I noticed that the '70 Raleigh Superbe I just acquired doesn't have the white area on the rear fender I've always seen on other Raleighs. Does this mean it was built somewhere other than Great Britain?
A very simple answer. During the Second World War (1939-45) there was a complete "Blackout" every night - We were under bombing from the Germans - Thus all cycles had a white patch on the rear mudguard for safety reasons. (In fact cars also had white patches on the mudguards ) Thus your "new" cycle was probably manufactured in the Nineteen Thirties (or earlier ) No cycles were made during the war as there was a greater use for steel !!!!
I knew the origin of the white fender, but apparently its application isn't as simple as you suggest. My wife's 1970 Raleigh Superbe doesn't have it (I've heard of factories having backlogs, but I don't think this bike was built before WWII), but her sister and brother-in-law have a pair of 1972 Sport models that do have it. That's why I suspected different countries of manufacture may be the reason.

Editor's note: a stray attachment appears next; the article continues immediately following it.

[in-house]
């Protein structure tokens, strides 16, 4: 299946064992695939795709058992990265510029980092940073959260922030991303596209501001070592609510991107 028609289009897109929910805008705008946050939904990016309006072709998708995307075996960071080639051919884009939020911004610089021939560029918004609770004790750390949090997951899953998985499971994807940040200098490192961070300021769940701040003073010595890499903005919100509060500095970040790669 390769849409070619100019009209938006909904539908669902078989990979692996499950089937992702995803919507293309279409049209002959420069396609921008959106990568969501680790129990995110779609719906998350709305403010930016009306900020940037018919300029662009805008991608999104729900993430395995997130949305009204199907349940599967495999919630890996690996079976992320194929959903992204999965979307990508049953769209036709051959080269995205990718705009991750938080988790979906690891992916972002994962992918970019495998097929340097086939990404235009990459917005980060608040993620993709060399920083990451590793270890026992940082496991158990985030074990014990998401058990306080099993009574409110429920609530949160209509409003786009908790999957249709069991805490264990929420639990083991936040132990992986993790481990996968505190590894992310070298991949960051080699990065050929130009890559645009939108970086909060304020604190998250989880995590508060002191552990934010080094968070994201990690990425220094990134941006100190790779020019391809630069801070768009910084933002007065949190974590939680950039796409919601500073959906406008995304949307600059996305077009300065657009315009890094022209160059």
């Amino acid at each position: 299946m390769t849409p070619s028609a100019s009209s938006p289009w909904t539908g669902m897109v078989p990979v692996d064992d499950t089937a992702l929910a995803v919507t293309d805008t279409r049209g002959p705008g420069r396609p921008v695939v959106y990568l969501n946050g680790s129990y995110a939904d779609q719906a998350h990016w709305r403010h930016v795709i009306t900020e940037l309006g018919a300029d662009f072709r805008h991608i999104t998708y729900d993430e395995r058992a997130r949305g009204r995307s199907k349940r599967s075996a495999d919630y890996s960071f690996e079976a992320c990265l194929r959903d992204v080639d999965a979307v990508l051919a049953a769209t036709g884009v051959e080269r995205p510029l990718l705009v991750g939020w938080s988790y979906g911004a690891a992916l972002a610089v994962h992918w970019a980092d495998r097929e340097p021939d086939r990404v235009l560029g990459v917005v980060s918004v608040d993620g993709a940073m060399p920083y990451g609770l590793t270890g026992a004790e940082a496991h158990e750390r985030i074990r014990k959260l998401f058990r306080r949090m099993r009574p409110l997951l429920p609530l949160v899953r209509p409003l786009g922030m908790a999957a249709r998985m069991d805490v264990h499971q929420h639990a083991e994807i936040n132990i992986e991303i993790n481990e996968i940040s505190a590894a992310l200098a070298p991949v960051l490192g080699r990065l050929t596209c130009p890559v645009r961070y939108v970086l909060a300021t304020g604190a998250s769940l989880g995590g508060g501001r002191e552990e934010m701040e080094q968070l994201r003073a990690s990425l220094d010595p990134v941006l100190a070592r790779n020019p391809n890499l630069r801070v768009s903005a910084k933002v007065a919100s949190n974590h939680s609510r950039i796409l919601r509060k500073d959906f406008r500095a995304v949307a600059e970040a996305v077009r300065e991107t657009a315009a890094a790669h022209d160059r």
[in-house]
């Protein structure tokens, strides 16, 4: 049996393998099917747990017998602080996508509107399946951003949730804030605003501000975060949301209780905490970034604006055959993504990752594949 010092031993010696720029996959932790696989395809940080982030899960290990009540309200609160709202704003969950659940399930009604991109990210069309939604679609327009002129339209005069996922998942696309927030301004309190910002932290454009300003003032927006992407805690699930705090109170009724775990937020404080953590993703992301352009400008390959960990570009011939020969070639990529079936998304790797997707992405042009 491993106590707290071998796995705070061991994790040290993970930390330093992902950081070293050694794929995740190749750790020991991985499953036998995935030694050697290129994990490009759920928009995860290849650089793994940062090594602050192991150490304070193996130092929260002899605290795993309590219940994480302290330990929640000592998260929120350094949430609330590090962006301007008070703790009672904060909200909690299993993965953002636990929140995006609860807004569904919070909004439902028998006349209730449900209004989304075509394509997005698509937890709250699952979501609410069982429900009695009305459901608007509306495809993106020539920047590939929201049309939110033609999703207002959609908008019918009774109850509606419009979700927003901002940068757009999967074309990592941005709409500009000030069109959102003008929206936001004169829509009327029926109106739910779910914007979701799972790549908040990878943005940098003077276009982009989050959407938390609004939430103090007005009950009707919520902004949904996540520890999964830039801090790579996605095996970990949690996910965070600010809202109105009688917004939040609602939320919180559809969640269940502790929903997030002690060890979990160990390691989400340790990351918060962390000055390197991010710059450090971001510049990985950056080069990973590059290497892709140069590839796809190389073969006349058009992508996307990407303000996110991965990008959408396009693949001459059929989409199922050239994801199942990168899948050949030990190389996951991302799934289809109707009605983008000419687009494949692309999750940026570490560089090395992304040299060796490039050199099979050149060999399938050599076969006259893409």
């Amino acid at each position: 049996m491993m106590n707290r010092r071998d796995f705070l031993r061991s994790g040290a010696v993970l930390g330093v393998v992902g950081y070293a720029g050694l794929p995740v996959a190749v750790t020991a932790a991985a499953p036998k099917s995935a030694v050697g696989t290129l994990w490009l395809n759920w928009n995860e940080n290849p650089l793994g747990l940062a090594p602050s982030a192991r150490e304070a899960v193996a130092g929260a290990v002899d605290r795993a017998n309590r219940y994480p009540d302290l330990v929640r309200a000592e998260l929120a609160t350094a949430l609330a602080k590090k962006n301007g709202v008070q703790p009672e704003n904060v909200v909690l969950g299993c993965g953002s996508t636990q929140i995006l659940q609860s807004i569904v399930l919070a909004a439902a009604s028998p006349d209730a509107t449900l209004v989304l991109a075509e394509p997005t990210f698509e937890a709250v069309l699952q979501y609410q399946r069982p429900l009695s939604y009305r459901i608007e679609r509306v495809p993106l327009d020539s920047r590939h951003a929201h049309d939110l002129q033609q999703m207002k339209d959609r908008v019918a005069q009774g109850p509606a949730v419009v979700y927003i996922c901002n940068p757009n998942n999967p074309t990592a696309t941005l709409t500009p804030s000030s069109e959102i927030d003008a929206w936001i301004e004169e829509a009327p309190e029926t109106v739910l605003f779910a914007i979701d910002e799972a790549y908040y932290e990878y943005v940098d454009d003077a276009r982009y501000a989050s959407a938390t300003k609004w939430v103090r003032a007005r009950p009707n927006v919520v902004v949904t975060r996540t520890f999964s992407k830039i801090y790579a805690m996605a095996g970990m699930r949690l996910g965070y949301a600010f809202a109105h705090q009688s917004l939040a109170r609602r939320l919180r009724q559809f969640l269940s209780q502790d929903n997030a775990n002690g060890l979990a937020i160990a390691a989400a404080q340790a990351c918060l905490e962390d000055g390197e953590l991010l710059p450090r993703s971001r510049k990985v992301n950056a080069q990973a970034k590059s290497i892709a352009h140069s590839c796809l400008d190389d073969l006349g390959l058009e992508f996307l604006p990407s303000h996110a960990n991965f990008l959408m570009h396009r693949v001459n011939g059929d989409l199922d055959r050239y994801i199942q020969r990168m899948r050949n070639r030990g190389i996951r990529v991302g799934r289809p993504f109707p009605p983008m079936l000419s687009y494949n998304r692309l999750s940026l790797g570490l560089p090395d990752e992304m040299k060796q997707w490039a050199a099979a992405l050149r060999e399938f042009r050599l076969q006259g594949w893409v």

If you read Andy Hadland's history of Raleigh and some of the other Raleigh history that I posted to the heron headlamp bracket thread, you will see that Raleigh produced some bikes in Ireland, as well as in Nottingham, plus maybe at other facilities around the UK.
I went back and re-read that article, but I couldn't find when that Irish facility was in operation. I know my '70 Superbe couldn't have been built in Canada; that plant didn't open until 1972. I tried to make out the serial number on the seat post tube, but the paint is so thickly applied it obscures it.
It really isn't that important, just an interesting tangent. I always liked the white patch -- it was one of the things that announced 'Made in England'. This one looks a bit funny to me without it; like a Rolls without the Flying Lady on the radiator shell.